Facial plastic surgery in Cincinnati, Ohio

Can a European Mountain Shrub Effectively Treat Surgical Bruising?

It is common practice to recommend vitamins and other supplements peri-operatively with the intention to help with recovery and healing. Arnica montana, a Swiss mountain shrub otherwise referred to as arnica, is widely used to reduce bruising and swelling after surgery. l evaluated the medical literature to determine the effectiveness of arnica, focusing on high-quality studies (see previous blog post “How (Thoughtful) Surgeons Think) that specifically evaluated its effectiveness for facial plastic surgery procedures.

The first procedure I looked at was nose surgery (rhinoplasty) because, depending on the approach taken, some bruising and swelling around the eyes is expected. The first study, from 2007, was randomized and controlled (1). It evaluated the effectiveness of arnica taken by mouth. Unfortunately, no difference was found between the use of oral arnica and placebo (no intervention) on the extent and severity of bruising. This study used subjective ratings by researchers. In contrast, a meta-analysis from 2017 combining data from three other randomized, controlled studies comparing the effects of oral arnica with placebo found a significant decrease in post-operative swelling and bruising with the use of arnica during the recovery period (2). At least one of those studies utilized a more objective assessment of the bruising utilizing a computer program (3). My review of the literature suggests oral arnica could be effective in treating bruising after nose surgery.

The second procedure I looked at was eyelid surgery (blepharoplasty). I found a placebo-controlled, randomized, double-blinded study evaluating bruising after upper eyelid surgery utilizing the oral arnica (4). No difference in the area or the severity of bruising was noted with the use of oral arnica.

The third procedure I looked at was facelift surgery. I found one influential (i.e. frequently cited) paper from 2006 (5). This study was randomized, double-blinded, and placebo-controlled. Like the above studies, this study gave oral arnica to patients undergoing a facelift. One innovation of this paper was that the researchers not only collected data from a subjective scale completed by healthcare providers and the patients themselves, but also a more objective measurement of the change in color and extent of bruising as measured by a computer program. Neither the subjective nor the objective results showed a difference in the severity of bruising with the use of oral arnica.

All of the above-cited studies utilized oral arnica. However, topical arnica is also available. There are many formulations of topical arnica that exist at different concentrations, including a popular patch placed under the eyes after surgery called Ocumend©. A single-blinded, randomized, controlled trial was performed and published in 2010 looking at the use of topical arnica. A bruise was induced on the arm by a laser and the treatment of these bruises with topical arnica was evaluated. The results were measured using a standardized scale previously published in the literature. This study demonstrated a significant improvement in bruising with topical arnica (6). I can attest to the effectiveness of topical arnica from my use of Ocumend© pads on the lower eyelid and upper cheek, which has an even higher concentration than the arnica used in this study.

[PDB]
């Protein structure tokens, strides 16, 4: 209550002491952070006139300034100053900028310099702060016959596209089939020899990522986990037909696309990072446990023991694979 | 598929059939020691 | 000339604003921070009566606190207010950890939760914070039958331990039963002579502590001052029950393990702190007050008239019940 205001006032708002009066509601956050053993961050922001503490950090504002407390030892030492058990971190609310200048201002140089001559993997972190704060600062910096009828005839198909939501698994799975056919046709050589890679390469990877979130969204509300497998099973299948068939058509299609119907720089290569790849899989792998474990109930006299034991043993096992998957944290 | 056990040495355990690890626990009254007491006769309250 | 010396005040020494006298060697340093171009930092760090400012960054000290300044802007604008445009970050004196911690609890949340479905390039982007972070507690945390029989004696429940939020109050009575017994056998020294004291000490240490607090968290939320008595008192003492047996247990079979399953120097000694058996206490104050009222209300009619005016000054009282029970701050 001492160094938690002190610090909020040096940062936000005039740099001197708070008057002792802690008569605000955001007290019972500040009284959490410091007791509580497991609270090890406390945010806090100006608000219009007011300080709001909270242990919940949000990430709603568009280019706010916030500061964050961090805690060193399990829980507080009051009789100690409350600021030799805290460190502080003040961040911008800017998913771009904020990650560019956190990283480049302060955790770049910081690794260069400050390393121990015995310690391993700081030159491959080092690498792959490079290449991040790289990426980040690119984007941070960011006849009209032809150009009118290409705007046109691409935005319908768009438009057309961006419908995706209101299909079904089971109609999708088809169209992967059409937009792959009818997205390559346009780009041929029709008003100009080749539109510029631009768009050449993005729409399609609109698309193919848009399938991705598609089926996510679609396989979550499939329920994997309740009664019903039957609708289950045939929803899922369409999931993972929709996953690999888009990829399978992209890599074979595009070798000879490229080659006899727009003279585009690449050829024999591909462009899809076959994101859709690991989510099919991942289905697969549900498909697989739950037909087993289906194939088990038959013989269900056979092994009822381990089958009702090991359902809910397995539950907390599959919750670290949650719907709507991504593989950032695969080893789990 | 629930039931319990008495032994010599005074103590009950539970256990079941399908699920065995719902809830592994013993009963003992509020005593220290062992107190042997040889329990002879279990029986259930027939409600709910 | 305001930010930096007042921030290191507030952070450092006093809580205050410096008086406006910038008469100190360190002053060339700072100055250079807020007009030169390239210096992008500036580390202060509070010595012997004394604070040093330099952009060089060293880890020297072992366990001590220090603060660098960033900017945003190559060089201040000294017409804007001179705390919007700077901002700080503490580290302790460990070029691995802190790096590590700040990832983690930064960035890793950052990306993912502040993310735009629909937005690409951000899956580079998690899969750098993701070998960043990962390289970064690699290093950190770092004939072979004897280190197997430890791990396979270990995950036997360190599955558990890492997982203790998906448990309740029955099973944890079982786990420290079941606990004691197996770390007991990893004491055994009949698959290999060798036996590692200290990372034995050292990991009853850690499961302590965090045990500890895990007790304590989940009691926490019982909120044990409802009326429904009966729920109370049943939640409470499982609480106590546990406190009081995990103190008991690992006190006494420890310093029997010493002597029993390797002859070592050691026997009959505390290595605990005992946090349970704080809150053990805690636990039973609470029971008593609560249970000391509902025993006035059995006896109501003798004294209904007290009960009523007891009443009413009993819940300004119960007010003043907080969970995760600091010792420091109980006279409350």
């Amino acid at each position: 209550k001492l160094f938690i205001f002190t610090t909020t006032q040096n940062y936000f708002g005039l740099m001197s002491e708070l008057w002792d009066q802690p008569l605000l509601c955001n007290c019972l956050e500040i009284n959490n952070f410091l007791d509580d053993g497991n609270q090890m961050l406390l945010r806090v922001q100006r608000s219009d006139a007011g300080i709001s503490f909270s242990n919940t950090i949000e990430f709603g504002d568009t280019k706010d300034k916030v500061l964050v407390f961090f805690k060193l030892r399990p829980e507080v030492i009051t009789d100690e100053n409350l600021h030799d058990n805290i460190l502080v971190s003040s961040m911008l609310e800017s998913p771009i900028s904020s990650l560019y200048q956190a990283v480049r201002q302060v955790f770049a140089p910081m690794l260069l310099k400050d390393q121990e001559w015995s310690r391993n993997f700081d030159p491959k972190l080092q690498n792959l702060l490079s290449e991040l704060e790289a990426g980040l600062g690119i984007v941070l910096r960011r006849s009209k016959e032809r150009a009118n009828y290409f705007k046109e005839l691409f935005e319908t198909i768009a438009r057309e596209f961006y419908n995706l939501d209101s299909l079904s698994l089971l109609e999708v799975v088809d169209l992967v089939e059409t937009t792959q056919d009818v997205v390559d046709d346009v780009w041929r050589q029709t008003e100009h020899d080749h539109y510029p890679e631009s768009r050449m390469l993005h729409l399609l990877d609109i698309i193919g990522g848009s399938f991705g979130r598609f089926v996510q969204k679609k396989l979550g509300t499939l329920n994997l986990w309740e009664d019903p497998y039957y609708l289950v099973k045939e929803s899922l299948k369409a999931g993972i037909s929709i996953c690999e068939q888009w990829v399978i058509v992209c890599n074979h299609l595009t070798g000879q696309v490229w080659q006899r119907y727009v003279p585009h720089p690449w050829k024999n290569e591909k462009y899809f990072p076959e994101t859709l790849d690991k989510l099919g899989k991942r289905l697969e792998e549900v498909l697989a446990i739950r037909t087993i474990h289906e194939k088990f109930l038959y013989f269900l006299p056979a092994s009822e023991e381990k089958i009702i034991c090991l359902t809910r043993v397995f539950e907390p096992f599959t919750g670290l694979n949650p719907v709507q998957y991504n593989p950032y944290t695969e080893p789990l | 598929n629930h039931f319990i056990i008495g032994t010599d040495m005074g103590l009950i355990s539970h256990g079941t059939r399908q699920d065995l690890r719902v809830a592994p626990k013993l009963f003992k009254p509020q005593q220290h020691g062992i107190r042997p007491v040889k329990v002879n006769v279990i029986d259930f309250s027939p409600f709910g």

The Bottom Line

Oral arnica may be effective in reducing post-operative bruising after nose surgery. Topical arnica can also be an effective treatment for bruising of the lower eyelids and cheek after lower eyelid surgery and/or some nose surgeries. As a result, I offer my patients arnica in these scenarios. The effectiveness of oral arnica for upper eyelid surgery and facelift surgery is simply not supported by the available data. As a result, I do not feel it makes sense to offer it at this time. That being said, this could change in the future as more and better studies are released.


  1. Totonchi A, Guyuron B. A randomized, controlled comparison between arnica and steroids in the management of postrhinoplasty ecchymosis and edema. Plast Reconstr Surg. 2007 Jul;120(1):271-274.
  2. Lee HS, Yoon HY, Kim IH, Hwang SH. The effectiveness of postoperative intervention in patients after rhinoplasty: a meta-analysis. Eur Arch Otorhinolaryngol. 2017 Jul;274(7):2685-2694.
  3. Chaiet SR, Marcus BC. Perioperative Arnica montana for Reduction of Ecchymosis in Rhinoplasty Surgery. Ann Plast Surg. 2016 May;76(5):477-82.
  4. Kotlus BS, Heringer DM, Dryden RM. Evaluation of homeopathic Arnica montana for ecchymosis after upper blepharoplasty: a placebo-controlled, randomized, double-blind study. Ophthalmic Plast Reconstr Surg. 2010 Nov-Dec;26(6):395-7.
  5. Seeley BM, Denton AB, Ahn MS, Maas CS. Effect of homeopathic Arnica montana on bruising in face-lifts: results of a randomized, double-blind, placebo-controlled clinical trial. Arch Facial Plast Surg. 2006 Jan-Feb;8(1):54-9.
  6. Leu S, Havey J, White LE, Martin N, Yoo SS, Rademaker AW, Alam M. Accelerated resolution of laser-induced bruising with topical 20% arnica: a rater-blinded randomized controlled trial. Br J Dermatol. 2010 Sep;163(3):557-63.

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This blog post is for educational purposes only and does not constitute direct medical advice. It is essential that you have a consultation with a qualified medical provider prior to considering any treatment. This will allow you the opportunity to discuss any potential benefits, risks, and alternatives to the treatment.